Currency analysts are betting on continued declines for the New Zealand dollar as officials fight to boost growth in a country that was heralded 2014's rockstar economy.
The Kiwi sank over 2 percent to a near five-year low of 70 U.S. cents Thursday after the Reserve Bank of New Zealand (RBNZ) lowered the benchmark cash rate by 25 basis points for the first time in four years.
"Today's announcement is significant for NZD because it marks the beginning of what could turn into a more prolonged easing cycle. Desynchronization of monetary policy should not only drive NZD/USD below 70 cents but take it lower against many other major currencies," said Kathy Lien, managing director of FX strategy at BK Asset Management.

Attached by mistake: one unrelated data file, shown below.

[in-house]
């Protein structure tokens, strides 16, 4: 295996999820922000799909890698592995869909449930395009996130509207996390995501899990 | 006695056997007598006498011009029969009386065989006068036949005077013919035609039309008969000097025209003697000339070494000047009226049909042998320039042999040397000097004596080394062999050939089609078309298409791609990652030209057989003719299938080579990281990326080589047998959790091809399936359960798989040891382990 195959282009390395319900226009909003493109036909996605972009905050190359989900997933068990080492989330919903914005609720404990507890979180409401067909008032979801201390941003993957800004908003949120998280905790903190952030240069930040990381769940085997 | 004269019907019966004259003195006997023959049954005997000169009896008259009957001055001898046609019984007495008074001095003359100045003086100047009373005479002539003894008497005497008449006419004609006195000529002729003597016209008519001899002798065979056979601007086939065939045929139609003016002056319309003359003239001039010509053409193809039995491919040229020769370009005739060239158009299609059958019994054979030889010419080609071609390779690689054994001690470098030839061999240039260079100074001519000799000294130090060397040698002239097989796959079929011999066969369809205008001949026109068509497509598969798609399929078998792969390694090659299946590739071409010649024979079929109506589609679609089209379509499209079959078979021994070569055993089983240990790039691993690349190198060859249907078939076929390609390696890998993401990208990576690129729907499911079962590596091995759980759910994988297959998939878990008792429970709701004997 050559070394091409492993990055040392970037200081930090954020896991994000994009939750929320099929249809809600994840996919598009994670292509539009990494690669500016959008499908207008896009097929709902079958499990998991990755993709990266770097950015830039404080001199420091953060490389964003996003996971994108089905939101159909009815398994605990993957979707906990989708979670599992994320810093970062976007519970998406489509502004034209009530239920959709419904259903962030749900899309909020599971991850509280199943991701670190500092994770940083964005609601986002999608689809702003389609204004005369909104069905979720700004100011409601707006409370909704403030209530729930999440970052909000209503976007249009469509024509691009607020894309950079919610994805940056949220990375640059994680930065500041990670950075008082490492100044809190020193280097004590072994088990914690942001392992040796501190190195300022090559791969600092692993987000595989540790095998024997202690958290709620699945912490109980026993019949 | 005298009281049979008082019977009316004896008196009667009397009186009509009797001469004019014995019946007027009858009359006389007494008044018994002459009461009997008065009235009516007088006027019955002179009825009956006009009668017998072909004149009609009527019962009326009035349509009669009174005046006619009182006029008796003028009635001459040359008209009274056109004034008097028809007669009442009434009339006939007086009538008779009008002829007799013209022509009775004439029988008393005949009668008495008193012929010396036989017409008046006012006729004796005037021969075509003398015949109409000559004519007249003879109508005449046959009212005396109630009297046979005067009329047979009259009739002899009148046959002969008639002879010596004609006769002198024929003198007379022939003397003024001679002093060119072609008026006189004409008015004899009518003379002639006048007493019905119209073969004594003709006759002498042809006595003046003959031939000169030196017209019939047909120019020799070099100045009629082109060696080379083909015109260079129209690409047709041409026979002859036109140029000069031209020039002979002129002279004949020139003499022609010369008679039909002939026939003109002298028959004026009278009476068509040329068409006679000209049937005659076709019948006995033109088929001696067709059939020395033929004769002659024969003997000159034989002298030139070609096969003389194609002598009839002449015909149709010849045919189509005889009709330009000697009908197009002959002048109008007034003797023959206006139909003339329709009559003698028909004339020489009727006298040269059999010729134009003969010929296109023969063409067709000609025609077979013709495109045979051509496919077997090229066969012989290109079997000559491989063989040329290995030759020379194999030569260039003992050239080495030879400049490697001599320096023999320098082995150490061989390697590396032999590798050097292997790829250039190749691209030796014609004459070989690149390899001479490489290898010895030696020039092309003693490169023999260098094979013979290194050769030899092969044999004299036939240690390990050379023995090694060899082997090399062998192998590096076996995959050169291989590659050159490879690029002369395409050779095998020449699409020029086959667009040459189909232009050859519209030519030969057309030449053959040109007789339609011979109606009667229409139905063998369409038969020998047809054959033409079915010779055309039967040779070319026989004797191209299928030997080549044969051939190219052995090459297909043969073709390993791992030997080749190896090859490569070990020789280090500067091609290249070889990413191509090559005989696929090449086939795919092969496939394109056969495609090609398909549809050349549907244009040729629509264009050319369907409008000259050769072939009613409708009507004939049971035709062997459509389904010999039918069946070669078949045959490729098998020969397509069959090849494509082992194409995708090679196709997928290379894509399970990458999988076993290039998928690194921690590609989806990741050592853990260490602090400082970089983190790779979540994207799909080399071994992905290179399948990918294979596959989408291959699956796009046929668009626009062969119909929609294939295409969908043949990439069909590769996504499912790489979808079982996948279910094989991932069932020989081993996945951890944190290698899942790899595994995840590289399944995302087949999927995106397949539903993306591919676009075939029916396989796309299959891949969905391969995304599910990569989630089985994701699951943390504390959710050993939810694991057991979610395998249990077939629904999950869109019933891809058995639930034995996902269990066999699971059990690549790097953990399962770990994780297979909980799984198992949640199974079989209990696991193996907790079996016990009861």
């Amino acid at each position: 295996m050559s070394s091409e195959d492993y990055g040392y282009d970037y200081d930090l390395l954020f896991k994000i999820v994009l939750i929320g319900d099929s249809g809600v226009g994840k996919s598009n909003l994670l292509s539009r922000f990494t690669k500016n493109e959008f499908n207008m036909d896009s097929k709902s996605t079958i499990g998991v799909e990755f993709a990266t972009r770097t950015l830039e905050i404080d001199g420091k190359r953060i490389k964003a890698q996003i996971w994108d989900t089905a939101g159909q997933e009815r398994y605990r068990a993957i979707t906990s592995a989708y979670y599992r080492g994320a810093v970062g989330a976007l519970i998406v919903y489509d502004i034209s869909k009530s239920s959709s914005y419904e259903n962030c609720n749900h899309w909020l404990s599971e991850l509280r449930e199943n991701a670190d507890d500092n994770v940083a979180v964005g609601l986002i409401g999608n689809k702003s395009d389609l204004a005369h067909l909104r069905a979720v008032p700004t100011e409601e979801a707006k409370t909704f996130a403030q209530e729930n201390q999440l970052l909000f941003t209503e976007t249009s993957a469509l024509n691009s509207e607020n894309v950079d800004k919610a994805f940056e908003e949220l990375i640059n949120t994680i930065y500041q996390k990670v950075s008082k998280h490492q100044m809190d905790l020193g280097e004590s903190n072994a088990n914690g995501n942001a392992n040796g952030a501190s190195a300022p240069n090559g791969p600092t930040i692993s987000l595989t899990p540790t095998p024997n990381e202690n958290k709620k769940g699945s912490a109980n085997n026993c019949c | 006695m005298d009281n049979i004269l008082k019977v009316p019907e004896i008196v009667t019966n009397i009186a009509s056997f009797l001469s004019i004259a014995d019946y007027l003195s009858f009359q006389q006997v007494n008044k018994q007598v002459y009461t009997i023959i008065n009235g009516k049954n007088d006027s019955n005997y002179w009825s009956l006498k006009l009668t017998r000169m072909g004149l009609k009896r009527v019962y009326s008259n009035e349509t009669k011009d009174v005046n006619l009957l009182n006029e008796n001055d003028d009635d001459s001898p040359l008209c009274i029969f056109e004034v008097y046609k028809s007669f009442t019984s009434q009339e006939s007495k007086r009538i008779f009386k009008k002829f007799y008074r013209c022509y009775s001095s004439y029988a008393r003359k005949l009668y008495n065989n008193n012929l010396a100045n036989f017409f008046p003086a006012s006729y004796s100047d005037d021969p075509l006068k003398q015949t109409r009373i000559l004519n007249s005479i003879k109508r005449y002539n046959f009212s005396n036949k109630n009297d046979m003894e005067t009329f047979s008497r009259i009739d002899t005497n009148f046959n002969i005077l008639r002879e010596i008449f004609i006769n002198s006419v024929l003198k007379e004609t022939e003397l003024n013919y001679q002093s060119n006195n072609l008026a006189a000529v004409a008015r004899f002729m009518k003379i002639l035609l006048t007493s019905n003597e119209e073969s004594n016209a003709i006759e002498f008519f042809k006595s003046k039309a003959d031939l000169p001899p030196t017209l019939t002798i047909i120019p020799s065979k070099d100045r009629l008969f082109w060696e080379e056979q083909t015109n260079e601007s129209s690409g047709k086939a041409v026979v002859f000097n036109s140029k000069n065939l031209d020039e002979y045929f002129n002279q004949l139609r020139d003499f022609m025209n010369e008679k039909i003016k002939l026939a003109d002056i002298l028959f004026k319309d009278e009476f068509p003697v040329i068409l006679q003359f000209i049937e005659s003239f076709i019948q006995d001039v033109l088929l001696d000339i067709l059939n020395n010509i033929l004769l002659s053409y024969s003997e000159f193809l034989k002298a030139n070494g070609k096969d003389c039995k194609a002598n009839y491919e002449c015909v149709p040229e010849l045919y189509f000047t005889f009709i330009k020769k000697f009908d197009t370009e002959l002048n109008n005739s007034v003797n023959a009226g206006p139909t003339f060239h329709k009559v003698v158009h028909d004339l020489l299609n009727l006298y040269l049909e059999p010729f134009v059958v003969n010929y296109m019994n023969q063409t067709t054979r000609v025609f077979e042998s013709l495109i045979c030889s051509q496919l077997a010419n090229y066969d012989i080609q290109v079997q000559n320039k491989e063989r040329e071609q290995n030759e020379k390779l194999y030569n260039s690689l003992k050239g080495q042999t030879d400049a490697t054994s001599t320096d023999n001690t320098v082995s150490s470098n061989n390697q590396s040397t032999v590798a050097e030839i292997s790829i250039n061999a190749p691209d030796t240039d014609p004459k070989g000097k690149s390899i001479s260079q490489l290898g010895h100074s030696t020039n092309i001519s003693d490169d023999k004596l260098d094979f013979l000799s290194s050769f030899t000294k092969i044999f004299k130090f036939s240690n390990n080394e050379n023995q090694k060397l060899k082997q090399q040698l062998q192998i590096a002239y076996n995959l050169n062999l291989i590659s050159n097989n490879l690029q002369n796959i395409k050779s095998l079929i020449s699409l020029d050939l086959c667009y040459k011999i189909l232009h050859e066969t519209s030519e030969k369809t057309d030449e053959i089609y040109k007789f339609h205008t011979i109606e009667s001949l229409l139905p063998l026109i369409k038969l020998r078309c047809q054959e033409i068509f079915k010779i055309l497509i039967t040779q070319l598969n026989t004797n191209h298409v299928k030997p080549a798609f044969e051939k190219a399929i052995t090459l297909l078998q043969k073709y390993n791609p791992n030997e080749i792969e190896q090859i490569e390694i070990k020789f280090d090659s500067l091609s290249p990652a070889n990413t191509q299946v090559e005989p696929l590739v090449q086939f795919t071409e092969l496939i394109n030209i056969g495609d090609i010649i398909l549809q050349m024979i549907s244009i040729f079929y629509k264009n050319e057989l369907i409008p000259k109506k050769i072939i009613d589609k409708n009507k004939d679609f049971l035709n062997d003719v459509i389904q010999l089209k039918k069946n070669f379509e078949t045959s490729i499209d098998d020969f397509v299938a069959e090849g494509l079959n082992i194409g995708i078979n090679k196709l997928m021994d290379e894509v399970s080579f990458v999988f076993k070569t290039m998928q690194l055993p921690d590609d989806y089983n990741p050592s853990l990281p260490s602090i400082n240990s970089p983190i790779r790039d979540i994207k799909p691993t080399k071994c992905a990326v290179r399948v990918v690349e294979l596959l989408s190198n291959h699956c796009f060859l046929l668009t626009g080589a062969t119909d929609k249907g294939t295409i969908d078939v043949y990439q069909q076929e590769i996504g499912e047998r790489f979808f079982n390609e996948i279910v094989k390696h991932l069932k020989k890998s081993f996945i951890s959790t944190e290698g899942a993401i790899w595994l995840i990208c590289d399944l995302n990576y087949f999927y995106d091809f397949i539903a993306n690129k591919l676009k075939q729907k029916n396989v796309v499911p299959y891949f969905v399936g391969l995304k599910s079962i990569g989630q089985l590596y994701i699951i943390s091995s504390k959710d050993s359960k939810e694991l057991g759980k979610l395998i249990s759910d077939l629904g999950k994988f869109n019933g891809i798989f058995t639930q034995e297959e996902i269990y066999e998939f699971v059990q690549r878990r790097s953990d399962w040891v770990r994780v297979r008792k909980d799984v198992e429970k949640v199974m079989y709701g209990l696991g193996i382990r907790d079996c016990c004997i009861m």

Indeed, chances for parity with the Australian dollar, a popular call this year, are now over, noted Evan Lucas, market strategist at IG.
RBNZ Governor Graeme Wheeler also left the door open to future cuts should economic data weaken further, adding that the currency remains overvalued despite a 17 percent fall against the greenback over the past year. The move surprised many economists who expected the bank to hold fire following consecutive hikes throughout 2014; the RBNZ was the first central bank in the developed world to increase rates after the global financial crisis.